Saturday, August 15, 2009

Answers to reader questions

Randy recently posted a comment with lots of questions (see the comments for my previous post: Absolutely nothing to do with Spain!). Since the comments were getting kind of long, I thought I'd do my best to answer his questions in a separate post. Here goes!

1) Should I take my TEFL certificate training in Dallas or should I move to Spain and then get it there?
-- One advantage of doing a TEFL course in Spain is that you have instant connections for teaching jobs. Many of the TEFL academies are also English academies (meaning they also provide English classes for Spanish people), so you can often just get a job through them when your course ends. If not, they may provide you with the names of specific academies or even people to contact. One final advantage is that you can start looking for a potential job while working on your TEFL certificate, since you'll already be in Spain. In your free time, you can go around to academies or post ads offering private classes.

2) What about finding a LEGAL English teacher job in Spain BEFORE moving there? I hate the idea of moving to Spain and THEN trying to find a job.
-- I understand not wanting to move to Spain without a legal teaching job. However, if you do not already have your legal residency status sorted out, it's difficult to find a job before you get there. (I should also warn you that I know of a few people who were scammed -- they were told that a job would be waiting for them and that the academy would sort out their visas, etc. They had to pay several hundred dollars for the "visas" and of course were left with no job, no visa, and no money.) There are two options for North Americans to get legal, paid teaching work ahead of time in Spain: with Fulbright España or through the Ministerio de Educación. Check their websites for deadlines, pay, etc. and ONLY go through the official websites (there are several scams that pretend to be one of these services). When I last checked, the site for the Ministerio did not have any active information, but maybe they just need to update it, so I'd just keep an eye on it. One problem with these programs, though, is that the pay tends to be pretty low.

3) How hard is it to find legal work as an English teacher, given that I am NOT an EU citizen and am competing with British teachers that ARE EU citizens? With determination, will I be able to find a job? I know unemployment is over 20% now too! Surely there has to be a way to get a stable job!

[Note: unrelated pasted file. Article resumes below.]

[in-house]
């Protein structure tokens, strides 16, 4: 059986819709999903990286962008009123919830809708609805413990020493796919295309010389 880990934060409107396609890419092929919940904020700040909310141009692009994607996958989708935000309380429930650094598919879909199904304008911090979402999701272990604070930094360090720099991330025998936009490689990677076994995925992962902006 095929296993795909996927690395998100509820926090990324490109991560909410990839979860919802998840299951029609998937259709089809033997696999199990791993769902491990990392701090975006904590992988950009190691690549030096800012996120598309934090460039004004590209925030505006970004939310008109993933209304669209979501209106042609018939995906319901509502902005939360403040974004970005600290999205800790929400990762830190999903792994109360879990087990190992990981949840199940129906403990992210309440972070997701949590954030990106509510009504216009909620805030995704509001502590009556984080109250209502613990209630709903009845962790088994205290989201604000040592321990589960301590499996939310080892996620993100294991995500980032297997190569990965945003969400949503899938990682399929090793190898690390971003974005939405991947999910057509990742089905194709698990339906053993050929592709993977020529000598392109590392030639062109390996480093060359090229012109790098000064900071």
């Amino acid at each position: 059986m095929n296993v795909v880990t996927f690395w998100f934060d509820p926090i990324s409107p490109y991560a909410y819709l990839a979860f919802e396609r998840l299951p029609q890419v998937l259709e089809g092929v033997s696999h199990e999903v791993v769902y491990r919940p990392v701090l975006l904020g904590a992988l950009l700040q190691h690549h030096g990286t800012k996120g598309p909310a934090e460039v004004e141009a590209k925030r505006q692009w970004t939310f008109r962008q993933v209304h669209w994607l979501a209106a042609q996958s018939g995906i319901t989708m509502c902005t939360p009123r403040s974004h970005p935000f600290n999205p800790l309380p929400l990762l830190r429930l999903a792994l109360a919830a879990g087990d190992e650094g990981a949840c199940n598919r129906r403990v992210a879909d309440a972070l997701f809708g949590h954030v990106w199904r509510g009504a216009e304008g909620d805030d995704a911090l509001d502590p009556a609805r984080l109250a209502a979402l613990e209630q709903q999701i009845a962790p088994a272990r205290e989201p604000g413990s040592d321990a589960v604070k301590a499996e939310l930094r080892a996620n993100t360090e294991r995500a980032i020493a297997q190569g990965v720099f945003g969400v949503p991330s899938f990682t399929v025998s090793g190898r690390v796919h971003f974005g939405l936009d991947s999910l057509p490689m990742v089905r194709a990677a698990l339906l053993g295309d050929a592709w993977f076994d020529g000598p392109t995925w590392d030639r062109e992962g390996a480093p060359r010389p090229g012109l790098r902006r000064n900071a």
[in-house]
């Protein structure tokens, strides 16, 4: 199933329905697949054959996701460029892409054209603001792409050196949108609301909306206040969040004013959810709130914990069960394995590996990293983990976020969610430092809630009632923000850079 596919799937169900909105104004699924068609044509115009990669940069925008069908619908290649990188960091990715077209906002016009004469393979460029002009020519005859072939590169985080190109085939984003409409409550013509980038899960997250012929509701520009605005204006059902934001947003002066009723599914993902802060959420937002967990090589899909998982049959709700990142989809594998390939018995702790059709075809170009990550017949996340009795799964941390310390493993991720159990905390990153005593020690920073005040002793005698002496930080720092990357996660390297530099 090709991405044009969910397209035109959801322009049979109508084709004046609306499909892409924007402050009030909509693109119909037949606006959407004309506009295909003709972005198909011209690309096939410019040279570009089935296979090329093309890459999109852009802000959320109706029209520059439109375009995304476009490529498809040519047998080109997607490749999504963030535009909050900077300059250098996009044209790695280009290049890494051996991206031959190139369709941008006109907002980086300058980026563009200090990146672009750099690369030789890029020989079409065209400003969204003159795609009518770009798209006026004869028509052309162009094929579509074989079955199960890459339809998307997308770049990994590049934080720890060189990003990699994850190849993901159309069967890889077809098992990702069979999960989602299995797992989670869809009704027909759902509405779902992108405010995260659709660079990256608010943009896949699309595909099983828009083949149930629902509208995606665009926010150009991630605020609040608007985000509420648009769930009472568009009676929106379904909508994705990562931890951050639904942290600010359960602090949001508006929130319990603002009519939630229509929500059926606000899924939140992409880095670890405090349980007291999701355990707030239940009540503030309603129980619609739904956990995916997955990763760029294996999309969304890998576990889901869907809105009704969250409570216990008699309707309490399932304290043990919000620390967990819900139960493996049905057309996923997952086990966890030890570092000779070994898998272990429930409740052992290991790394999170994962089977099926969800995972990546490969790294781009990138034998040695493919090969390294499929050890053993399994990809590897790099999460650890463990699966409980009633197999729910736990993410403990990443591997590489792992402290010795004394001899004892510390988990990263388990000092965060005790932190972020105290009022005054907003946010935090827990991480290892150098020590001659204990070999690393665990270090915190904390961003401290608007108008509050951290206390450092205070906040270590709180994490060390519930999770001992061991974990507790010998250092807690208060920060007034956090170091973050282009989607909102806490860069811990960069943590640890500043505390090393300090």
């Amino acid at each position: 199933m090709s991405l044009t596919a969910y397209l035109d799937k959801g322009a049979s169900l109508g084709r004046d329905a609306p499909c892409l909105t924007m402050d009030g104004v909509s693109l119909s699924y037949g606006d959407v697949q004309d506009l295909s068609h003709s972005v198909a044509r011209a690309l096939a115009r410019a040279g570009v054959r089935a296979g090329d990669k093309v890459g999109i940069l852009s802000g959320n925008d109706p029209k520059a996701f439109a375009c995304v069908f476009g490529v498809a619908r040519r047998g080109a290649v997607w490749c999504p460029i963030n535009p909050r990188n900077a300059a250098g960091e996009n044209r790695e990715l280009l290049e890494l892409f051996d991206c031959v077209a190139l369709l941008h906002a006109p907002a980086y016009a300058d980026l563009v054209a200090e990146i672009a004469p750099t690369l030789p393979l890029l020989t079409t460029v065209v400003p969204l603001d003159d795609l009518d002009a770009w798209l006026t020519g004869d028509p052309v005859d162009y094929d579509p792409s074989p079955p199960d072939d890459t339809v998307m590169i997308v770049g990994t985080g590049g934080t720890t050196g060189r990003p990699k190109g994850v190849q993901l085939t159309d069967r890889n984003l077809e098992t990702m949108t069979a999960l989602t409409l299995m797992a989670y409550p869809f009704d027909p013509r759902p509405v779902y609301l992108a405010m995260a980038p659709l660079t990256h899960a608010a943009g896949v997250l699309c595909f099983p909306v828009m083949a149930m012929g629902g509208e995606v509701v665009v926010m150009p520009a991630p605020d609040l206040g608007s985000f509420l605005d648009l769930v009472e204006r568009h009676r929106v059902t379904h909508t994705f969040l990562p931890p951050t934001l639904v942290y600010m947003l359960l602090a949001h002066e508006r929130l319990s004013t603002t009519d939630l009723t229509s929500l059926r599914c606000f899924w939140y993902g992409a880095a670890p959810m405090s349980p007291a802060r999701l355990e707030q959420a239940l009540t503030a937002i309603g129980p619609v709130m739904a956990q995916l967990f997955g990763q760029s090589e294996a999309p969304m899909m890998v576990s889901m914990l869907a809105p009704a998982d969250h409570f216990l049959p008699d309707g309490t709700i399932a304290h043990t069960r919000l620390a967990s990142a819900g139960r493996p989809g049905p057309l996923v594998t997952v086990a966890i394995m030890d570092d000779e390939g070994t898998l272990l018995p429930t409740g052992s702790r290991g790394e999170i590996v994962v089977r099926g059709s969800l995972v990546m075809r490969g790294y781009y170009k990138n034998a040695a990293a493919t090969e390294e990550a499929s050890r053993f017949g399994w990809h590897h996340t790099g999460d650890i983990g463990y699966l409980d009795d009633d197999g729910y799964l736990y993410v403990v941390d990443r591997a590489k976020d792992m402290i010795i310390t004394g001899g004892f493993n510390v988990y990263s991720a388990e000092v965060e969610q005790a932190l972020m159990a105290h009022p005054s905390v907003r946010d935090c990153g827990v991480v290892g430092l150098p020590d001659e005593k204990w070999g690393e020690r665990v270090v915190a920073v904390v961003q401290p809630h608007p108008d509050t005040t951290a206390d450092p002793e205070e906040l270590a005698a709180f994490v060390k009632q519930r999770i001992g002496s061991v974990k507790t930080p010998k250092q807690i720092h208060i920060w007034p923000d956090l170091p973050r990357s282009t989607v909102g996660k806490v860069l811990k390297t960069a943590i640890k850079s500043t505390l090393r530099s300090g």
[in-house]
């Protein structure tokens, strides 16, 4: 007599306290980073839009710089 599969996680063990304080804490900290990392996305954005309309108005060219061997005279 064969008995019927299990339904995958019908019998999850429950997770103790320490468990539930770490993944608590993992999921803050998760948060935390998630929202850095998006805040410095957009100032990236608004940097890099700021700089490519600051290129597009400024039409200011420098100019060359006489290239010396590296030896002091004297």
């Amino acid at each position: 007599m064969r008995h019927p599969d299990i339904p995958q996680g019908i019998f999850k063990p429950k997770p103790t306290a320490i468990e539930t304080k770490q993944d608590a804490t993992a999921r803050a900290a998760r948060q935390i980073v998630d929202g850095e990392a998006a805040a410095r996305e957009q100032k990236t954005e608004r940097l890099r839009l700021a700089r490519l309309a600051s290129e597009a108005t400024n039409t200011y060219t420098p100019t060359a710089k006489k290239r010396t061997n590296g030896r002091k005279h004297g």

-- I'm not in Spain at the moment, so I don't know how much the unemployment has affected English teaching. In the past, Americans could almost always find some sort of teaching job. Some academies won't hire Americans without working papers, others say they won't but really do, and others will just take anyone. And most private students don't care (or ask) if you're legal or not. To get a better idea of the current situation, you could try posting in a Spain expat forum, such as Spain Expat or Notes from Spain.
-- One other thing -- have you looked into getting a residency visa through your kids? I know there's something called reagrupacion de familia that allows non-resident foreigners to join their family members who are legal residents of Spain. However, I know NOTHING about how this works (e.g., how long the legal residents have to be in Spain before bringing family over). You could try calling the Spanish consulate near you to see if they have information, or search for info on the Web.

4) I am guessing that I will need 1350 euros per month (AFTER taxes, see below), and that factors in NO misc type expenses at all! Yikes. Remember, I am single and support 2 kids half the time.
Monthly Expenses Guess (in Euros):
• 600 rent

• 100 utilities
• 400 groceries
• 100 car gas
• 50 car insurance
• 50 phone
• 50 internet
Just how accurate are the above expense costs? Do I NEED a car?

-- Again, I would post this in one of the forums I mentioned above, so you can get the most up-to-date information. When I left Spain last year, my rent for a 2 BR flat in a fairly crappy neighborhood was 700 euros per month. My Internet/phone package (though only calls to land lines were free) was almost 50 euros per month, but then I had a cell phone as well (and most numbers I called were cell phones, so I had to pay for those). My guess is your expense estimate is low for one adult and two teens, though you could probably cut down on the groceries and maybe car gas (depending where you're driving). Of course, I'm also basing this on Madrid. In other parts of Spain, rent can be much, much cheaper.

5) What can I expect to earn, per year AFTER taxes, in Spain as an TEFL English teacher with no EU citizenship?
-- It depends where in Spain you're living, how much of your salary is through an academy versus private classes (you'll usually earn more per hour for private classes, but the students may cancel more often). It also depends whether you can find work in the summers, since most academy work dries up. Again, once you target a place (or at least general area -- Andalucia, Madrid, Pais Vasco, etc.) where you want to live, go on the forums and look for people who have taught in those areas.